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Summary of discussion: IBE side event on Repositioning Curriculum in Education Quality & Development-Relevance



The central role of curriculum must be at the heart of the post-2015 education and development landscape. Yet, what is needed is a root-and-branch audit, assessment and evaluation of the curriculum, in terms of its purpose, content and associated skills and values, in every country that is serious in its commitment to achieving the targets associated with SDG 4 and the entire post-2015 Sustainable Development agenda.

Summary of discussion: WEF Side Event: 21 May 2015, Incheon, Korea


Main points raised by moderators and panelists:


Ms. Camilla Crosso

Curriculum entails putting into action legislative/normative transformations; it is where transformation is taking place; the role of curriculum in transforming individuals; how curriculum call for students that have been left out; how to bring in the curriculum the students’ perspectives and voice; how students and teachers can engage in critical thinking through effective curriculum development process; the recognition that curriculum is a disputed/ contested space; the importance of curriculum flexibility; need to overcome the “straight curriculum jacket” (i.e. revisit time of instruction)


Ms. Mmantseta Marope

Series of discussion points regarding the repositioning of curriculum in the Education Agenda 2030: the crucial role of curriculum as a concrete/operational mechanism (type of competencies required) to give effect to the national development aspirations and efforts; (curriculum at the crossroads of multiple expectations / demands coming from diversity of stakeholders; curriculum cannot be left out of the SDGs as it is crucial to give effect to them; curriculum should be in the conversation about forging a systemic vision of quality education and of the education system; curriculum is a powerful force for mainstreaming technology; the informal curriculum is much more ahead than the formal curriculum; the curriculum should facilitate equity and ensure personalized learning opportunities and experiences; curriculum is a powerful to life-long learning policies; curriculum should be horizontally articulated across different levels of the education system; curriculum needs to be flexible and packed in a way that facilitate learning.


Mr. Jan van den Akker

Curriculum entails direction and plans for learning; it encompasses the intended, implemented and attained curriculum; consistency among curriculum components visualized as a spider’s web; mixture of the 3-S for curriculum development: subject, society and student; no curriculum change is possible without teacher development; successful change benefits from a combined approach (top-down and bottom-up); assessment should follow curriculum; we all need curriculum thinking.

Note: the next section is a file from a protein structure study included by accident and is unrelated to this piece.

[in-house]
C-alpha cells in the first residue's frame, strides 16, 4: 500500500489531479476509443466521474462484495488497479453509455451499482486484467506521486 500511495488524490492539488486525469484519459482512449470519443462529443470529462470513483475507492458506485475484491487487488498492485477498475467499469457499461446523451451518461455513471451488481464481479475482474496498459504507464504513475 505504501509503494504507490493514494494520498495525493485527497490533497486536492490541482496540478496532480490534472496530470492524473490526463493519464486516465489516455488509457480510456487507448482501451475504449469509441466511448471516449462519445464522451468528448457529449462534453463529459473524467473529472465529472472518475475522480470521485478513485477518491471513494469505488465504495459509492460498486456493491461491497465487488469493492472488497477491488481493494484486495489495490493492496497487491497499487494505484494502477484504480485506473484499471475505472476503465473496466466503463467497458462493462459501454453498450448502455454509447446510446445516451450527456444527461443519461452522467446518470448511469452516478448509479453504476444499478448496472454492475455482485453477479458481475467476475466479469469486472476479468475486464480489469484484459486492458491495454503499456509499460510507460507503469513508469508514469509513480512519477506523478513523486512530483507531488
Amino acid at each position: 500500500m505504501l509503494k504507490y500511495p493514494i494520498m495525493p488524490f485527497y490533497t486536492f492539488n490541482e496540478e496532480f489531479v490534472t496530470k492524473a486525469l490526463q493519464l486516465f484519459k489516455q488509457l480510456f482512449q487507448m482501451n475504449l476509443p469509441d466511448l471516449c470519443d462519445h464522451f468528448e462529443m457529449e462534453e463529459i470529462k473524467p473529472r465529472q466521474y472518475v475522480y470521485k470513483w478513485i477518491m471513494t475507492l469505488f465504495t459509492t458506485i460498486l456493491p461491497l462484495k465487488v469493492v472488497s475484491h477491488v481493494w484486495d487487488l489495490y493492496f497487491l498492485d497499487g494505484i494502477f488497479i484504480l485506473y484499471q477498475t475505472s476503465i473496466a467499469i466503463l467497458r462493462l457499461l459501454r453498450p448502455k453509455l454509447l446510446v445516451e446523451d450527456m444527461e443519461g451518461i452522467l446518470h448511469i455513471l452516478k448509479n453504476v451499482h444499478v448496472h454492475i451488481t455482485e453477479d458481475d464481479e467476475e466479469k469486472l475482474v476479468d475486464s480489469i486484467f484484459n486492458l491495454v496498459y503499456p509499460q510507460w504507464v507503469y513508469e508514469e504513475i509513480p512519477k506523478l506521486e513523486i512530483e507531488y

Mr. Khalifa Ali AlSuwaidi

Curriculum is a contract between society and teachers; the UAE Vision 2021 is based on education as a fundamental element for development; UAE use international standards to gauge where UAE is now and where aspires to be in 2021; the current UAE reform implies transformation of the education system and the teaching methods with the view to shape a new learning environment and culture; the reforms pursue the integration of technology in education in and out of school; by 2021 all schools will incorporate technology in the curricula; it is a mean for students to become smarter; follow-up studies on the reform evidence an increasing confidence of teacher using technology; also teachers point out that technologies increase the quality of education and student’s motivation to learn.


Comments from audience and feedbacks from moderator and panelists:
Excessive pressure on exams provoke that teachers teach for the exams; curriculum is a highly political matter (including those of identities); take into account relevant issues that are not captured by the international standard exams; students are being left aside in education and curriculum reforms; the need of a stronger interaction between curriculum development and assessment; overcome loose coupled components with no systemic vision; exams hijack curriculum; the tensions between relevance and responsiveness; the risks of an additive approach over-decorating curriculum like Christmas trees, leaving core functions of education out of the curriculum; the gaps between the designed and implemented can provoke a diminished effect of the curriculum; the need to strongly position curriculum in the national development dialogue; political economy of the curricula will always be present; curriculum should serve to an equitable and truly inclusive society that celebrate diversity; curriculum is sometimes a barrier to a better future for the students; it is really a disaster to separate curriculum from assessment.